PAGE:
We know from Neumayer's own detailed account of the observatory that Rowe has depicted it accurately: the white box on a platform, topped by a mast with a wind vane, housed several thermometers. The smaller white box beside it housed a rain gauge. The round brick structure with a domed roof contained an astronomical observing instrument which was used to orient the magnetic theodolite. To the left, the low white conical structure which resembles a tent is the roof of the Horary House. This room was sunk twelve feet into the earth, to protect its instruments from variations in temperature. Here, the readings of magnetic variations from hour to hour ('horary') were made on the magnetic theodolite. With a staff of only two assistants (one of whom was William John Wills, destined to perish within a few years on the famous Bourke and Wills expedition)4, Neumayer kept up a round-the-clock roster of hourly observations.5
Looking beyond the observatory, we see a flourishing city. When Rowe first exhibited his watercolour of this view, the Argus noted that he availed himself of 'poetic licence' to show certain buildings which did not yet exist quite as depicted: specifically Parliament House, the Public Library and the Wesleyan Church in Lonsdale Street.6 Like a number of other artists, he fell into the trap of showing Parliament House with the lantern and cupola it was meant to have, but which never materialized.
Other features of the view changed not long after Rowe depicted them: Batman's Hill, at the right, was removed a few years later in 1864-5 to allow for the extension of the railway. The Exhibition Building which features prominently on the corner of La Trobe and King Streets had been constructed for the 1854 Exhibition, but it was not built to last and was demolished in the late 1860s. The building described by Rowe as 'Government House' is in fact the Government Offices on William Street.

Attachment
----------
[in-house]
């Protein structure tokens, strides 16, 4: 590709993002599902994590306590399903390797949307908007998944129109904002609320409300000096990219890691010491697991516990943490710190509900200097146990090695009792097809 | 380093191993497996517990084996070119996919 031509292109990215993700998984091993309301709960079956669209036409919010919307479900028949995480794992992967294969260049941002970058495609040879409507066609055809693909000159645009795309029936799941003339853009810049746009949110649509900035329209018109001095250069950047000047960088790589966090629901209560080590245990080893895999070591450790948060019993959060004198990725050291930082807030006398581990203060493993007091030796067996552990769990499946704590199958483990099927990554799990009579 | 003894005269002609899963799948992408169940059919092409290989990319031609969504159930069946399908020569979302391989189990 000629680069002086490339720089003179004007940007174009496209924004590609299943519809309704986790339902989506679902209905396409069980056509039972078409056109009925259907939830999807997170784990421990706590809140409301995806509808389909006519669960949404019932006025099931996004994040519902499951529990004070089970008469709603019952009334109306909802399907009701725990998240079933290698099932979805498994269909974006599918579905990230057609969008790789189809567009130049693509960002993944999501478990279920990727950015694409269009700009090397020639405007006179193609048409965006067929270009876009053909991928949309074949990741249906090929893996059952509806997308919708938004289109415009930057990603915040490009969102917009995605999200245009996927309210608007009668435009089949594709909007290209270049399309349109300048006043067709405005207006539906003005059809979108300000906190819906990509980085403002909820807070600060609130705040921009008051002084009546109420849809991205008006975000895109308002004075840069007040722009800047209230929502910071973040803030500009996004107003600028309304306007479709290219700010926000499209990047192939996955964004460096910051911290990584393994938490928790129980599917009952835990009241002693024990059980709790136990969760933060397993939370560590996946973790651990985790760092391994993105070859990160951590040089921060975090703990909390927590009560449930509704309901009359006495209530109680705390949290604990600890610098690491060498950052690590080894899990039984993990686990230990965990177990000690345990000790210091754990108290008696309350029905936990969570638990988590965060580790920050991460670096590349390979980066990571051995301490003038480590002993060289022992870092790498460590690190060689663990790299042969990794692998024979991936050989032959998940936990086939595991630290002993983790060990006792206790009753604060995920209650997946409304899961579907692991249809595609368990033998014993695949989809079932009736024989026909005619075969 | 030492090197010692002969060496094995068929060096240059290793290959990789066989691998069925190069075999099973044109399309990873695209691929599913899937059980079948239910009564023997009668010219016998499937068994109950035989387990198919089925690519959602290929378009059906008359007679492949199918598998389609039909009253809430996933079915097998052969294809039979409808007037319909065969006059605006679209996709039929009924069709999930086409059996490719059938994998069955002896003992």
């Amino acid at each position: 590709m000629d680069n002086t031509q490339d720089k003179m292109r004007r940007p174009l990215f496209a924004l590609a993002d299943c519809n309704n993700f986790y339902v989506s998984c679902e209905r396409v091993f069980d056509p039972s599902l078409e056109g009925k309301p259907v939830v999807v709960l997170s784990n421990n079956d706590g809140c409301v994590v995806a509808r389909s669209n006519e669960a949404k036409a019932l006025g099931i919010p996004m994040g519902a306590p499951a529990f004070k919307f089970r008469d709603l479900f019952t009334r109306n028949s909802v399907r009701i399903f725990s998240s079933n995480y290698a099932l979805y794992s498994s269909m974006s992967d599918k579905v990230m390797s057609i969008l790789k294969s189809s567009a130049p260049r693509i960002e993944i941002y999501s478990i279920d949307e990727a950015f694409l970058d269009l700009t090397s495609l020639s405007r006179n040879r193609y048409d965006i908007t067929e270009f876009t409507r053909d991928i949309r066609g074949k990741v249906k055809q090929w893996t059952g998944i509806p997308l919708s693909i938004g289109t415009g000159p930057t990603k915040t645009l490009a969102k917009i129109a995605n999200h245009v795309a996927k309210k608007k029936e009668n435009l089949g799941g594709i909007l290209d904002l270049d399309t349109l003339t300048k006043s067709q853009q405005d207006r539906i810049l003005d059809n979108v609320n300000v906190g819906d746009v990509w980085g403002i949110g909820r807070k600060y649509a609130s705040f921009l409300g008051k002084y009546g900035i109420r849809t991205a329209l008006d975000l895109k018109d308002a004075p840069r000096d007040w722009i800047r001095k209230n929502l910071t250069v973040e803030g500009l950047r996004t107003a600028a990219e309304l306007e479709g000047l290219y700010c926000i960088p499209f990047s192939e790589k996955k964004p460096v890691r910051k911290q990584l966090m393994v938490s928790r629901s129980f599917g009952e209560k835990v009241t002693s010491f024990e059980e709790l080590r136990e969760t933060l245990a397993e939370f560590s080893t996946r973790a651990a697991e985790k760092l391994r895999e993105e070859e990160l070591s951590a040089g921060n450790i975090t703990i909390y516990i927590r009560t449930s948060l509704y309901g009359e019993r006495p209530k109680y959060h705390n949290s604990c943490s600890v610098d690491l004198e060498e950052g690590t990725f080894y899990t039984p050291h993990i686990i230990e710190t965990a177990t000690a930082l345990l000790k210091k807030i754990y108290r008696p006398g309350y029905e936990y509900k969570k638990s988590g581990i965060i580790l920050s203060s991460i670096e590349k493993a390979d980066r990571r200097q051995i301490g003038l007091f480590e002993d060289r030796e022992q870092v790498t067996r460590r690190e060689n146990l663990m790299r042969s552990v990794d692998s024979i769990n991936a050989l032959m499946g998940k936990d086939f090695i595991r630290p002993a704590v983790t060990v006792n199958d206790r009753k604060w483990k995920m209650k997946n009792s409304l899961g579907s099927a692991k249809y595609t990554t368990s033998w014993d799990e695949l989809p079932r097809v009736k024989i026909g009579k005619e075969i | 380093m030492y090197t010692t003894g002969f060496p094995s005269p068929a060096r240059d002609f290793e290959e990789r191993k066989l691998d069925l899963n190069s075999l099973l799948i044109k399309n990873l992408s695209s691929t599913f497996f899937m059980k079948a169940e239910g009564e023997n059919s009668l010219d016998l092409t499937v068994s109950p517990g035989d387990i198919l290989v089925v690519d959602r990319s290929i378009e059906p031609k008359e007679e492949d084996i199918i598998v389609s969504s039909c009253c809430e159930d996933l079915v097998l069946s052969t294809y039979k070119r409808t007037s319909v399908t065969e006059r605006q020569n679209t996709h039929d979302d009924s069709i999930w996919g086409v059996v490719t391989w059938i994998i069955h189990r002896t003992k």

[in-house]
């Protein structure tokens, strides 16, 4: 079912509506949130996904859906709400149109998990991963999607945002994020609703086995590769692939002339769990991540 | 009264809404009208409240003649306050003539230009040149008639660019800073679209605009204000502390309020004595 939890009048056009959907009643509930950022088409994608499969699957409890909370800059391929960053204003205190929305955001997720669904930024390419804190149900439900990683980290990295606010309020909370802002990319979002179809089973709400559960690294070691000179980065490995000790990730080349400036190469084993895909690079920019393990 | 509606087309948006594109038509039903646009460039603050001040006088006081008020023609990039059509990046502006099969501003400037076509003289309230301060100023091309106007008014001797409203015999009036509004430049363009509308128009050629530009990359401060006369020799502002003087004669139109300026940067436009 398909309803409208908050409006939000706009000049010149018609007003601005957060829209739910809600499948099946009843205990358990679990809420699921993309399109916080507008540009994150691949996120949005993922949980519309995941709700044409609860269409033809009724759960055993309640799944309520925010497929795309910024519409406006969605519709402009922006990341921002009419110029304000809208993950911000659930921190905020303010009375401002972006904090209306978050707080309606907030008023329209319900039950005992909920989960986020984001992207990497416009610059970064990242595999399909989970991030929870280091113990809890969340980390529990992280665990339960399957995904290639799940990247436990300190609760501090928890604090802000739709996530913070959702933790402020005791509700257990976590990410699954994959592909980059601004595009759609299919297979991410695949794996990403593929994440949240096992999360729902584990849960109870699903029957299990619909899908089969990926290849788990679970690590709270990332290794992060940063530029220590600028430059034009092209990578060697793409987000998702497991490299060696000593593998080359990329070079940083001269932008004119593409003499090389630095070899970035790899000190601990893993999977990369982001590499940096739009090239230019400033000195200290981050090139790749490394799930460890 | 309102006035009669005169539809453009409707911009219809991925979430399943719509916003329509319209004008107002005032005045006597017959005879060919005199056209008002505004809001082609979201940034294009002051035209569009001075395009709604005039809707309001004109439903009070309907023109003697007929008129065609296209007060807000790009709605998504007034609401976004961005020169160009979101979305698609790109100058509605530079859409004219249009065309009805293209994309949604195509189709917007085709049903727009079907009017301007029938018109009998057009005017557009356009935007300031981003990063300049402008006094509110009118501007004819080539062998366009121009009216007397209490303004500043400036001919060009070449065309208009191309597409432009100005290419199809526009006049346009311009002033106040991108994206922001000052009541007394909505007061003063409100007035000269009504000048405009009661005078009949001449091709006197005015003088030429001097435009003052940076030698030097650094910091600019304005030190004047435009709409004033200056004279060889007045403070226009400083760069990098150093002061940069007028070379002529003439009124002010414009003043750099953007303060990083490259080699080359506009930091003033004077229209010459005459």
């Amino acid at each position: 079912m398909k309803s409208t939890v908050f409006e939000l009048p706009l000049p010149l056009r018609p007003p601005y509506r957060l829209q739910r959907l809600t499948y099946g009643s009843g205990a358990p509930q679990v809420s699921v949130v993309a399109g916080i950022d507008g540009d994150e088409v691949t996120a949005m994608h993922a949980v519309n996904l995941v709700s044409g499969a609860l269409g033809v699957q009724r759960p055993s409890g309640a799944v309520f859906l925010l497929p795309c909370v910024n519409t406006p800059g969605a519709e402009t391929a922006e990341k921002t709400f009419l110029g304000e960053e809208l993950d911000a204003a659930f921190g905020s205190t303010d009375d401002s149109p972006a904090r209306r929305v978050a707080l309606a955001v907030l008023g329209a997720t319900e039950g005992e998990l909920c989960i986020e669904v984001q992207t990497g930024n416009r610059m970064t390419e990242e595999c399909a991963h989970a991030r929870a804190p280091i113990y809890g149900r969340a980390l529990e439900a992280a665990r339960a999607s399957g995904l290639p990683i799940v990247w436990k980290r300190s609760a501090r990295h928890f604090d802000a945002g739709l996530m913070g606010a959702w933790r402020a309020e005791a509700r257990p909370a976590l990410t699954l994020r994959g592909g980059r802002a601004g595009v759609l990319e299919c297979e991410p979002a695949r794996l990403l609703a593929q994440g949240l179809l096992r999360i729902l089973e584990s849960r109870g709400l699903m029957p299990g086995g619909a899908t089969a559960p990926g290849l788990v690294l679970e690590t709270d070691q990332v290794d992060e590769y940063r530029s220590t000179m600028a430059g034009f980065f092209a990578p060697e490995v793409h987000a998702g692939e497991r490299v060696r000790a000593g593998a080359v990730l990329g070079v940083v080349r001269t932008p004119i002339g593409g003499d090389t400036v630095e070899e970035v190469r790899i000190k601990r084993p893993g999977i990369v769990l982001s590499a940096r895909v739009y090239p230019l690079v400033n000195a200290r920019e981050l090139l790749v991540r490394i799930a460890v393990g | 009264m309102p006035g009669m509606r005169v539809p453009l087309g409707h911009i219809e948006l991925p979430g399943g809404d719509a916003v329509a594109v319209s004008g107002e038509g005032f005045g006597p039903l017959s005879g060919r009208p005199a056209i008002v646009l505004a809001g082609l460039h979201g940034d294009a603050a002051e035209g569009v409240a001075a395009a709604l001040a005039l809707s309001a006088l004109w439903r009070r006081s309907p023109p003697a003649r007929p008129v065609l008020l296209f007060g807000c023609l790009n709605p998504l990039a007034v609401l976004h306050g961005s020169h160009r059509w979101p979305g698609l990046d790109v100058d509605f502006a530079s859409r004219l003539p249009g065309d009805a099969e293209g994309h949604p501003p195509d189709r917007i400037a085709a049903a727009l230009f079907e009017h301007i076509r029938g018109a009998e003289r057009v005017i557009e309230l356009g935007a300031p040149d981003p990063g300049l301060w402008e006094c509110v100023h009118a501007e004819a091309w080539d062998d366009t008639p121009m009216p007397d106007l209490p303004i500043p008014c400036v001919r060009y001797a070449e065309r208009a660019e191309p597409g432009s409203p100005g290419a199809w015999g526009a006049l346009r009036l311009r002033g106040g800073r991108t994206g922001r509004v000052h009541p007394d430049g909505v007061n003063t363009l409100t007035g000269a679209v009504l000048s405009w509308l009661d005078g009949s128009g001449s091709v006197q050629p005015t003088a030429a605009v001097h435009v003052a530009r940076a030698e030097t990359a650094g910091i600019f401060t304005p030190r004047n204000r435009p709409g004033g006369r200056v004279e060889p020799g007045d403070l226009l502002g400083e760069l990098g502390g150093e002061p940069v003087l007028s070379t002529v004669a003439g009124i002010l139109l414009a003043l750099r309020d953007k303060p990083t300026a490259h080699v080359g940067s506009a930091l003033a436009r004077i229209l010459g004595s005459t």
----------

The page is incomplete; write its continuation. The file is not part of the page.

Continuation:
The lithograph was made with an eye to the 'home' market in England, and Rowe works in as much local colour as possible: along William Street, to the left, we see Chinese diggers heading off to the goldfields on foot, while a covered wagon sets out for Bendigo. Bullock carts bring bales of wool into the city, while further along, a fast four-horse wagon surrounded by mounted escorts brings gold from the diggings to the Treasury in William Street.
On the hill itself, Chinese, aborigines, diggers, gentlemen and their ladies congregate in what might otherwise be a fairly empty foreground. The hill at this time was no beauty spot: it was notorious as a dumping ground for waste and a quarry for soil. Rowe shows only a single miserable dead tree. Repeated efforts by citizens and councillors to have the hill reserved as a public park finally succeeded in 1862, when fencing and planting of the enclosure began. Charles Nettleton's photographs of 1866 show a still-raw garden, in which casts of classical statues stand stark and exposed amidst young trees and shrubs.
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1

George Rowe (1796-1864). See his entry in the Australian Dictionary of Biography, available at http://adb.anu.edu.au/biography/rowe-george-4515.

2

My Note Book, 26 June 1858, p. 631, and 7 August 1858, p. 677. The whereabouts of the original watercolour are not known. A watercolour copy by someone other than Rowe, presumably after the lithograph, exists in two corresponding halves, one held by the National Library of Australia (NK4191) and the other by the State Library of Victoria (H8364).

3

Georg Balthasar van Neumayer (1826-1909). See his entry in ADB at http://adb.anu.edu.au/biography/neumayer-georg-balthasar-von-4290.

4

The white-coated gentleman to the immediate left of the Observatory bears a suggestive resemblance to Ludwig Becker, the artist who also perished on the fateful Burke and Wills expedition. Becker knew Neumayer well and he would have undoubtedly been a familiar visitor to the Observatory.

5

Georg Neumayer, 'Description and System of working of the Flagstaff Observatory', Transactions of the Philosophical Institute of Victoria, vol. III, 1859, pp. 94-103.

6

Argus, 12 July 1858.